- As mentioned above, the houses of Bruntwood Terrace have no alternative car parking of their own, and their predecessors agreed to give up part of their land, in return for free car parking in St. Nicholas Street car park. It is understood that the Council acknowledges this, and will ensure that the owners of these properties will continue to enjoy free car parking. However, this will inevitably lead to confusion, difficulty and misunderstanding. The best way to avoid this is not to charge at all.
- We cannot understand the reason for imposing charges.
- We do not accept that there is a decision in principle to impose charges (subject to resolving issues concerning the use of the car park by the residents of Bruntwood Terrace). We understood that the only decision was one to “consider” making such charges.
- As far as we know, the Council’s budget does not need charges from St. Nicholas St. to balance
- So, if the reason for imposing charges is to support the Council Tax, it is no longer valid.
- It is accepted that St.Nicholas Street has become a useful place for commuters using the railway to leave their cars, and also for the staff of Morrisons. These people are not necessarily likely to contribute very much towards maintaining the vitality of Norton’s commercial centre, and the imposition of a very nominal charge could be justified in order to discourage them.
- The Group takes the view that, if this is the reason for imposing charges, the matter can be dealt with in a way which is unlikely to prejudice Norton’s shops.
- The objective could be to allow parking at nominal cost for:-
- The neighbouring residents
- The customers for neighbouring businesses
- Visitors to the swimming pool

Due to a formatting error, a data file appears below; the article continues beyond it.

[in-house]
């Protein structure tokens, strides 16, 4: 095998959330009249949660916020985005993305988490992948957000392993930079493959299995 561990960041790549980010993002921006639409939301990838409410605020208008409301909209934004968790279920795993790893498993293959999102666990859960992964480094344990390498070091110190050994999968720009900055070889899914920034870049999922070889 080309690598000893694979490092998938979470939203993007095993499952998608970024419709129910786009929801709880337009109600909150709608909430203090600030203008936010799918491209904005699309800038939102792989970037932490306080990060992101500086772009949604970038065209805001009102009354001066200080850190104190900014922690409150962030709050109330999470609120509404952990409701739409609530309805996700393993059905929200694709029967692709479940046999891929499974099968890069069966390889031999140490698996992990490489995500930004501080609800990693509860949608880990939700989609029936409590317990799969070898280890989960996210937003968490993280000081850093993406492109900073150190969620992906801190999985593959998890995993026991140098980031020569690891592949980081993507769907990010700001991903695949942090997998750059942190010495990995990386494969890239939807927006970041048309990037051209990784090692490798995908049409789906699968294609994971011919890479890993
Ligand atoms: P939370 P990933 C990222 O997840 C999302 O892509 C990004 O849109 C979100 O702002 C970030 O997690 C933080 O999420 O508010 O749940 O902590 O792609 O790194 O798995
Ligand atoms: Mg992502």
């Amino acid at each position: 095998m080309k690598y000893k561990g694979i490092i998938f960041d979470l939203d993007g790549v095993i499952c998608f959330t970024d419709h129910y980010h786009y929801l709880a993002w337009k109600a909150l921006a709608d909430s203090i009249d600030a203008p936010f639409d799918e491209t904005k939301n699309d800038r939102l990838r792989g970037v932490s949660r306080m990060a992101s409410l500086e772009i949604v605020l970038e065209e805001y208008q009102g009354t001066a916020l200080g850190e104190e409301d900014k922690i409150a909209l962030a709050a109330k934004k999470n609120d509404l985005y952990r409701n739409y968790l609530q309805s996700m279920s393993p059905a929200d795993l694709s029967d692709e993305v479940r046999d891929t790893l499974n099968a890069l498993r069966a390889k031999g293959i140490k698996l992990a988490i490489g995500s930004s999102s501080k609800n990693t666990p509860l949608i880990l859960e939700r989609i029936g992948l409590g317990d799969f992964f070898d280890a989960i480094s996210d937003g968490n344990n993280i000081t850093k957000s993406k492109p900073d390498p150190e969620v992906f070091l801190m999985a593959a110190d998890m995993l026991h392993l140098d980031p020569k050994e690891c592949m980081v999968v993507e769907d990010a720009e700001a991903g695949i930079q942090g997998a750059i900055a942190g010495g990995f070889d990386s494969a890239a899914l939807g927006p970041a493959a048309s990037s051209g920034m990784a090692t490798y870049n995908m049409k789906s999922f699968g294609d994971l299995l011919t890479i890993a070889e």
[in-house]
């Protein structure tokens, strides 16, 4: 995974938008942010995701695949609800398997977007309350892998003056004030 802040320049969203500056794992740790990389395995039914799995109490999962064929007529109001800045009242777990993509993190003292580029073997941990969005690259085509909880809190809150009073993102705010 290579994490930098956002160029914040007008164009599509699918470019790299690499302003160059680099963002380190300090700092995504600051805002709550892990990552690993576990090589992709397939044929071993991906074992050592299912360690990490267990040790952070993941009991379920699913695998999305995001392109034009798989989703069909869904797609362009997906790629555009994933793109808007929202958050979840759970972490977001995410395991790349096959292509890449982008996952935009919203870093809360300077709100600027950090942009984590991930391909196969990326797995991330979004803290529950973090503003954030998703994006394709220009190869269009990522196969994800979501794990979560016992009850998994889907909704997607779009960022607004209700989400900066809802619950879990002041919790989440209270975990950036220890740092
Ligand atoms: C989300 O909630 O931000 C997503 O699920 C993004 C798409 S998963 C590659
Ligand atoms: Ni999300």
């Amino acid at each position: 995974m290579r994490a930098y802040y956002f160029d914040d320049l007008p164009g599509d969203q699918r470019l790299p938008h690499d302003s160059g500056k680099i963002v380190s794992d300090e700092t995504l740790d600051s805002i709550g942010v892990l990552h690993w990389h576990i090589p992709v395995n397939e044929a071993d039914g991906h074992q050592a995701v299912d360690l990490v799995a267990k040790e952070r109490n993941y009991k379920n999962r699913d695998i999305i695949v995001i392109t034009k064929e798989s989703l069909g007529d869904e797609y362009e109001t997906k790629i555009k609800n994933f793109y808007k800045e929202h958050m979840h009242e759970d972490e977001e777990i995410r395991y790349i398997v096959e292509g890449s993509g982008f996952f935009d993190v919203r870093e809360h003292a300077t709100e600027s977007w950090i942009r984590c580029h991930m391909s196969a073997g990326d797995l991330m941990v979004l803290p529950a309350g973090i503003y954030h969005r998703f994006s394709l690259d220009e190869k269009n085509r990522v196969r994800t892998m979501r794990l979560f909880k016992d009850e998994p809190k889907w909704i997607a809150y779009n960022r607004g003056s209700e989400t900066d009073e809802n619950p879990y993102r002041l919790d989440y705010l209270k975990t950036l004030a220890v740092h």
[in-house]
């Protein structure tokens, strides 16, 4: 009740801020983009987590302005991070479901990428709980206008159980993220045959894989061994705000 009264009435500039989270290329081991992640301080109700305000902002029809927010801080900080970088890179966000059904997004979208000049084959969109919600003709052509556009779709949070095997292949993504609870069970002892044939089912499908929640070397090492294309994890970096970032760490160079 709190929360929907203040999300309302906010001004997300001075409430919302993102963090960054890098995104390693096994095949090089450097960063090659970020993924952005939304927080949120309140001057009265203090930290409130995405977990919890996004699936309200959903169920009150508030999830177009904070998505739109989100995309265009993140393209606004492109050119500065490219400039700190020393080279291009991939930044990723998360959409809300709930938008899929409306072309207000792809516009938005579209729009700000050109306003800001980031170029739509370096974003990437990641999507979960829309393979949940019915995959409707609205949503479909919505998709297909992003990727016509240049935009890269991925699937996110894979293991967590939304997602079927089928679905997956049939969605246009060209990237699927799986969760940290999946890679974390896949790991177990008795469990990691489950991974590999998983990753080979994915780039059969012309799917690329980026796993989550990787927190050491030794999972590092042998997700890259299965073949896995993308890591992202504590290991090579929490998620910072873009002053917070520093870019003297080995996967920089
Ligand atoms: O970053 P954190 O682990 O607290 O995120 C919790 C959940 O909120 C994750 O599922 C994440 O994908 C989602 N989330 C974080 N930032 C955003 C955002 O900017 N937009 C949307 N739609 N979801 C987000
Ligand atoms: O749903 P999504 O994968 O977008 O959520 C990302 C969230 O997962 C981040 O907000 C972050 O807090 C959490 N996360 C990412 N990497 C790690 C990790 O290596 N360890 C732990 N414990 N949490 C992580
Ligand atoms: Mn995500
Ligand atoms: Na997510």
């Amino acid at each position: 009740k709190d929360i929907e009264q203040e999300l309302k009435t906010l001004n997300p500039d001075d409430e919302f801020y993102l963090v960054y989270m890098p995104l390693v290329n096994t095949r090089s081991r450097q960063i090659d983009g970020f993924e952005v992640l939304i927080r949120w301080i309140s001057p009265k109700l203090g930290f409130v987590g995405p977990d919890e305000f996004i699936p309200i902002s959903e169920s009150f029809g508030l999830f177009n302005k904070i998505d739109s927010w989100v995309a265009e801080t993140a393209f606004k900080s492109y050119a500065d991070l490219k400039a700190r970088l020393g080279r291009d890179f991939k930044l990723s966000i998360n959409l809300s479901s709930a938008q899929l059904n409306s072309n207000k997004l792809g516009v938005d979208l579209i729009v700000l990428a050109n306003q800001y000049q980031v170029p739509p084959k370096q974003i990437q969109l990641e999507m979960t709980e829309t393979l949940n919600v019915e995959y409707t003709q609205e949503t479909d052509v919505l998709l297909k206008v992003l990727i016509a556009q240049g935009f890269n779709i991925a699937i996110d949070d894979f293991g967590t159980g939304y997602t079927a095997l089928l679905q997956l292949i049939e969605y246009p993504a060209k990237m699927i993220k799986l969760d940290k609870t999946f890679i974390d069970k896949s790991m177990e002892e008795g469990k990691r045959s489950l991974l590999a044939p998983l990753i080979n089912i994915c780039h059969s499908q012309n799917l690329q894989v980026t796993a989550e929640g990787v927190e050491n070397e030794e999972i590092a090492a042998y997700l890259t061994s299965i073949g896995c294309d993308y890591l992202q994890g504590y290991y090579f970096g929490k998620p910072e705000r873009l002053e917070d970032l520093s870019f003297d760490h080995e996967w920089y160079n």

- A tariff system that might achieve that is:-
- Residents permits for free 24 hr parking
- 3 hours per day at a single tariff of 25P for all other customers, with no right to return on the day;
- 3-6 hours £2.90
- More than 6 hours £4.50
- The Council may say that such a system would be expensive to police. We don’t think so: all that would be necessary would be a few random checks every week, which should provide the necessary encouragement – and in Morrison’s case, appropriate discussion with management.
RENAISSENCE MARKET TOWNS PROGRAMME
The passage quoted by officers in support of the Council’s position is as follows:
“Many people fear that making changes to the way that parking is managed will adversely affect the town’s economy………. However, the limited evidence which does exist suggests that it is the town’s broader retail, commercial, leisure or tourism offer which is the primary factor affecting the town’s competitiveness, not the provision of parking…………..” (Page 6 Column 1)
- Provision of parking is not the same as the cost of car parking;
- Matters that are primary factors affecting the town’s competitiveness includes the leisure or tourism offer – this confirms what the Action Group has always said about Malton/Norton being at a disadvantage compared with Pickering and Helmsley – so that Malton/Norton should be treated differently.